The Lusty Men – In director Nicholas Ray’s low-key and grungy sports film, Robert Mitchum plays a broken down rodeo star who tries to go straight as a ranch hand but ends up igniting the bull-riding dreams of a young cowboy (Arthur Kennedy, always solid in supporting roles and quite good in a bigger part here). Much of the plot of The Color of Money follows, with Kennedy’s early success leading to the kind of arrogance that alienates his wife. Susan Hayward, as the stick in the mud wife that’s become a cliche in modern sports films, is a revelation here. I’d only seen her before in Beau Geste and I Married a Witch, in neither of which does she convey the weary steeliness she displays here and she manages to make her stock character easily the most sympathetic one in the film. Ray sticks so tenaciously to the modest dreams of his characters and makes so real their world that for awhile we actually believe that managing to stay on a bull for 10 seconds in Calgary is enough to make a man legendary and wealthy beyond imagining. And of course it is. The #11 film of 1952.
Movie Roundup: Four Days of Rain Edition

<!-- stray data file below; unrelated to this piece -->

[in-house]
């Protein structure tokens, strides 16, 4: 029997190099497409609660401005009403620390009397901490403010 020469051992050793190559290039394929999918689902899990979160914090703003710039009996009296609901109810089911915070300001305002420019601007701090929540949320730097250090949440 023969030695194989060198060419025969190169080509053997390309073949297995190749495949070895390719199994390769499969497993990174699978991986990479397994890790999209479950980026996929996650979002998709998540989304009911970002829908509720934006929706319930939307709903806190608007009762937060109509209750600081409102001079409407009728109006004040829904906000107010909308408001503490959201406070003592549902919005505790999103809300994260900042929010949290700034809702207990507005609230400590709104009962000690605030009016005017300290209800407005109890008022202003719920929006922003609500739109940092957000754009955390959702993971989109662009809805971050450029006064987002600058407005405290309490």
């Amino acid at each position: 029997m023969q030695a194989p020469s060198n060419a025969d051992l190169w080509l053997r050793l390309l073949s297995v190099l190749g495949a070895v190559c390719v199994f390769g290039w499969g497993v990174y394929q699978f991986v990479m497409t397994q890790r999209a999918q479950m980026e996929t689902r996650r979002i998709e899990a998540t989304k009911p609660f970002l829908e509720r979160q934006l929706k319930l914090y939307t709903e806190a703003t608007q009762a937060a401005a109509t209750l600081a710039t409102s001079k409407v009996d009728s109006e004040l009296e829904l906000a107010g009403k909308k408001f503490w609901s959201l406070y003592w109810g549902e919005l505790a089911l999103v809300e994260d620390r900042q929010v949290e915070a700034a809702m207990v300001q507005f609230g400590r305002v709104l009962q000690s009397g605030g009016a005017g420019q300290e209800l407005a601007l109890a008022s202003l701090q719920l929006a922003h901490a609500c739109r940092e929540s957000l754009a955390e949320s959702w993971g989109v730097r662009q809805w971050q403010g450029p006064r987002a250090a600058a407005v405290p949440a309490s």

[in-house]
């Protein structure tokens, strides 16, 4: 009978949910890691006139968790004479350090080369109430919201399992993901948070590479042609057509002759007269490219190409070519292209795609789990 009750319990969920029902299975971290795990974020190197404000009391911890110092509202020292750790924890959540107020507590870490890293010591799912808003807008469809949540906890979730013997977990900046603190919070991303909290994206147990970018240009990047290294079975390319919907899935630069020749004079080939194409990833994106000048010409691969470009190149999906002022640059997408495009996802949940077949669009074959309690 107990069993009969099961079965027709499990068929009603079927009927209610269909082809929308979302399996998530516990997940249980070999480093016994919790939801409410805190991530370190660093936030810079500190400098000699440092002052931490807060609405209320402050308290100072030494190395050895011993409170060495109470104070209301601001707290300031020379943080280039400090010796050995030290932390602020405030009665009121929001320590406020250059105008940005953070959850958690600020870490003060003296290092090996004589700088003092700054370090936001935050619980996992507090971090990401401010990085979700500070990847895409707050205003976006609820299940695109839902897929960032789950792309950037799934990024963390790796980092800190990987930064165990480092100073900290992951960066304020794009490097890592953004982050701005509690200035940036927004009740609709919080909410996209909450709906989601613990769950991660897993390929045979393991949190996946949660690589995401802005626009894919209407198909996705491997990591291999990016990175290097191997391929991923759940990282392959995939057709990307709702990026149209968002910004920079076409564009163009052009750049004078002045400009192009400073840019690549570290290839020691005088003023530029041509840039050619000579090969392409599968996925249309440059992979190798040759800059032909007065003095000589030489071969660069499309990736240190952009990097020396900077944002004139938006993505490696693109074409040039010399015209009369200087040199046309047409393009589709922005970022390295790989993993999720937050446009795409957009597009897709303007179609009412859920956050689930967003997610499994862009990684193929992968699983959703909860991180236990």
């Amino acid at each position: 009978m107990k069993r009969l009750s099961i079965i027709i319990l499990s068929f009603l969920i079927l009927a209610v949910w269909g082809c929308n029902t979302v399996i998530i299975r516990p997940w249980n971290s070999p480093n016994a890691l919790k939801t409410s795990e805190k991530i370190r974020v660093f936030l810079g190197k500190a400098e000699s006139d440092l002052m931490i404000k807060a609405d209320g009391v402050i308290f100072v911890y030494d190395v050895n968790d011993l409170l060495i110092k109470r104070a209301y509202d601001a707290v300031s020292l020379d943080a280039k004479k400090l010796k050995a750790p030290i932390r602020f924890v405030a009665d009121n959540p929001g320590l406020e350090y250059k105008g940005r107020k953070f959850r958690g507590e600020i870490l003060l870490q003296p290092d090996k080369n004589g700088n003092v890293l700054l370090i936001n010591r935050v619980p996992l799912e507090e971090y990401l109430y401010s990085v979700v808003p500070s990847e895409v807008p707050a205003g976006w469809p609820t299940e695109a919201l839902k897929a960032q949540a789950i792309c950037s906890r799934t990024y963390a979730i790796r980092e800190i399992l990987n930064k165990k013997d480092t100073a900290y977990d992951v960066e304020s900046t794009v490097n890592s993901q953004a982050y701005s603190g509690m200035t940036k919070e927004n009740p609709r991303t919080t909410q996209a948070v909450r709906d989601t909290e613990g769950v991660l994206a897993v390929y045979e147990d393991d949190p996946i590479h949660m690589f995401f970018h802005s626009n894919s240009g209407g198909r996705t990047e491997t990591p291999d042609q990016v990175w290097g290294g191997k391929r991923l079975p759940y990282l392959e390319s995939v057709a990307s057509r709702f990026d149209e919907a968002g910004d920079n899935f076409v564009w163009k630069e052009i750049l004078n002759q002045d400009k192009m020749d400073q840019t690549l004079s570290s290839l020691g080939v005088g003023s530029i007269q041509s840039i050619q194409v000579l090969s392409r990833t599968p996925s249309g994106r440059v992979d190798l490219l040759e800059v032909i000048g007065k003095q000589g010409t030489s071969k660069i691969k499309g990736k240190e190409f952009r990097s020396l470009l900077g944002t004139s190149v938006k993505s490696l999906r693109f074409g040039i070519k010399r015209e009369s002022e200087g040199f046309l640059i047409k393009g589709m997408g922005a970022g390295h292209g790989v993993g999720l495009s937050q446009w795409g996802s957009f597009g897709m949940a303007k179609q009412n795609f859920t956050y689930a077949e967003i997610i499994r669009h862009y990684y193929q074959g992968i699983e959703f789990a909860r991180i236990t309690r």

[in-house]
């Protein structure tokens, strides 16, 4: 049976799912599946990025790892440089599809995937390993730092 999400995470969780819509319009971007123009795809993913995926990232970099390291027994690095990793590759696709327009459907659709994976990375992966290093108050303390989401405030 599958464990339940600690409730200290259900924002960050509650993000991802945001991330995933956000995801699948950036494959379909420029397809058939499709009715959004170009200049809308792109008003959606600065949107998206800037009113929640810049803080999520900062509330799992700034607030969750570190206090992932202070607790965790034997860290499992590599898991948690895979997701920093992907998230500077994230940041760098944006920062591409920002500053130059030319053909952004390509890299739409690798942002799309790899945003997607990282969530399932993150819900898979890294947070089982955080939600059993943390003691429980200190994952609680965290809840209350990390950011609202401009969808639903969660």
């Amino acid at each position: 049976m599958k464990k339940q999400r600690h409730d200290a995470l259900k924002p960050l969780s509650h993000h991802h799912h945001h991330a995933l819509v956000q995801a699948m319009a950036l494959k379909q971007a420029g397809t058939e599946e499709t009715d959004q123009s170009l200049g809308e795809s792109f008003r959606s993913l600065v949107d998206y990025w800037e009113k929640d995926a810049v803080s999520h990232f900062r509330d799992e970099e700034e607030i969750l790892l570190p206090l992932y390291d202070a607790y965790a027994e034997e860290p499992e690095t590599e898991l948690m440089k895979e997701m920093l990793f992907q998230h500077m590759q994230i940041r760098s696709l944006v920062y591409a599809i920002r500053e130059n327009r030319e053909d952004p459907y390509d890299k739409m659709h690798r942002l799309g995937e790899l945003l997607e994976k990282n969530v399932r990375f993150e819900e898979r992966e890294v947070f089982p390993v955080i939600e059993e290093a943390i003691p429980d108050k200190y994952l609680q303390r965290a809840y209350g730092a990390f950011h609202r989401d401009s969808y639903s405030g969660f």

Greenberg – Strange that this and The Social Network would come out within a few months of each other, both being attempts by aging Gen Xers to understand the younger generation. Or maybe not, I guess these things can come in pairs, like volcano or asteroid movies. In The Social Network, David Fincher and Aaron Sorkin try a few different ways of filtering 26 year old billionaire Mark Zuckerberg through the nerd stereotypes of their own generation, never coming up with an adequate solution to the mystery of why he seems like such a jerk. In Greenberg, Noah Baumbach and Jennifer Jason Leigh use Ben Stiller’s character as a kind of generational surrogate. He’s the Chris Eigeman character from Baumbach’s masterpiece Kicking and Screaming, 15 years later and having never grown up. That’s not the right phrase though, as it implies maturity, which no one in Baumbach’s films ever achieves. Rather, he failed to adapt as the world changed. He’s a musician who refused to sell out (a Gen X ideal if ever there was) and now spends his time writing letters to the editor. While house-sitting for his (successful) brother, he has a tentative romance with mumblecore starlet Greta Gerwig, as much an avatar for her generation as Stiller is for his. The film follows Stiller as he tries, via his relationship with Gerwig, to adapt to the new while resolving and moving on from the old (via his relationships with his old bandmate (Rhys Ifans) and girlfriend (Leigh)). It’s a mid-level film for Baumbach, I think, not as funny as his first two films, but less angry and misanthropic that his last two (The Squid and the Whale and Margot at the Wedding). It instead provides the best balance between those two strains in his work, and Stiller gives his best performance in years. The climactic scene when Stiller monologues about how much he hates and fears these kids today is one of the best scenes of the year, and comes closer than anything I’ve seen yet at really understanding this generation gap.